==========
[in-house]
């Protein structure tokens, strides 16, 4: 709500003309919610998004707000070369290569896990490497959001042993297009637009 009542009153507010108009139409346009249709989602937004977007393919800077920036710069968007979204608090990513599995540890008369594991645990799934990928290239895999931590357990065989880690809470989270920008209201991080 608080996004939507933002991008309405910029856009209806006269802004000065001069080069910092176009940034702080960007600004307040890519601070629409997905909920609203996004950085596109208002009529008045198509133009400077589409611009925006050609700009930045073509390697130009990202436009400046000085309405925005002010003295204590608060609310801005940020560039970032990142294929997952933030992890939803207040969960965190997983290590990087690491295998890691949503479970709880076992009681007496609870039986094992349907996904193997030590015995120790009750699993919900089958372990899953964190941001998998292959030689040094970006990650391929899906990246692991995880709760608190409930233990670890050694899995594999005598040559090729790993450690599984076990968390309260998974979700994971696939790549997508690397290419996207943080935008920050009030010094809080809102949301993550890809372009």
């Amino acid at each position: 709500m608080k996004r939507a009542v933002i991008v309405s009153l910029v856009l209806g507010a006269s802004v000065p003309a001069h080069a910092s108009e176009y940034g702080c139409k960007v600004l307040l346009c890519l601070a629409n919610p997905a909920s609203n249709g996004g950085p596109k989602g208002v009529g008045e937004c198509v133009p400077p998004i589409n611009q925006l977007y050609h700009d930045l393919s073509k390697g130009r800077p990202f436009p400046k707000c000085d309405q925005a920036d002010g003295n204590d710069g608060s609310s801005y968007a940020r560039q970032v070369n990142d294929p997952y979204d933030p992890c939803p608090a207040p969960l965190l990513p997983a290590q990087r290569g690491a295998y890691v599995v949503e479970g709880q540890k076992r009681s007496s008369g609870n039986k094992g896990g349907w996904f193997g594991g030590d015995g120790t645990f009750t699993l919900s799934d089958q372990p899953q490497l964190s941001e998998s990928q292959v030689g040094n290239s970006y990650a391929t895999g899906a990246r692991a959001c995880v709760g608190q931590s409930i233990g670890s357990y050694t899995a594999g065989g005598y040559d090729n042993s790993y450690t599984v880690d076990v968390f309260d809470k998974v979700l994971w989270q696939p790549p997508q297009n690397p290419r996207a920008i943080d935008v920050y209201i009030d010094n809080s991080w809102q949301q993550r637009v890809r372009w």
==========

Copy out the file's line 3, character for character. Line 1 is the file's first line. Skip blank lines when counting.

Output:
């Amino acid at each position: 709500m608080k996004r939507a009542v933002i991008v309405s009153l910029v856009l209806g507010a006269s802004v000065p003309a001069h080069a910092s108009e176009y940034g702080c139409k960007v600004l307040l346009c890519l601070a629409n919610p997905a909920s609203n249709g996004g950085p596109k989602g208002v009529g008045e937004c198509v133009p400077p998004i589409n611009q925006l977007y050609h700009d930045l393919s073509k390697g130009r800077p990202f436009p400046k707000c000085d309405q925005a920036d002010g003295n204590d710069g608060s609310s801005y968007a940020r560039q970032v070369n990142d294929p997952y979204d933030p992890c939803p608090a207040p969960l965190l990513p997983a290590q990087r290569g690491a295998y890691v599995v949503e479970g709880q540890k076992r009681s007496s008369g609870n039986k094992g896990g349907w996904f193997g594991g030590d015995g120790t645990f009750t699993l919900s799934d089958q372990p899953q490497l964190s941001e998998s990928q292959v030689g040094n290239s970006y990650a391929t895999g899906a990246r692991a959001c995880v709760g608190q931590s409930i233990g670890s357990y050694t899995a594999g065989g005598y040559d090729n042993s790993y450690t599984v880690d076990v968390f309260d809470k998974v979700l994971w989270q696939p790549p997508q297009n690397p290419r996207a920008i943080d935008v920050y209201i009030d010094n809080s991080w809102q949301q993550r637009v890809r372009w």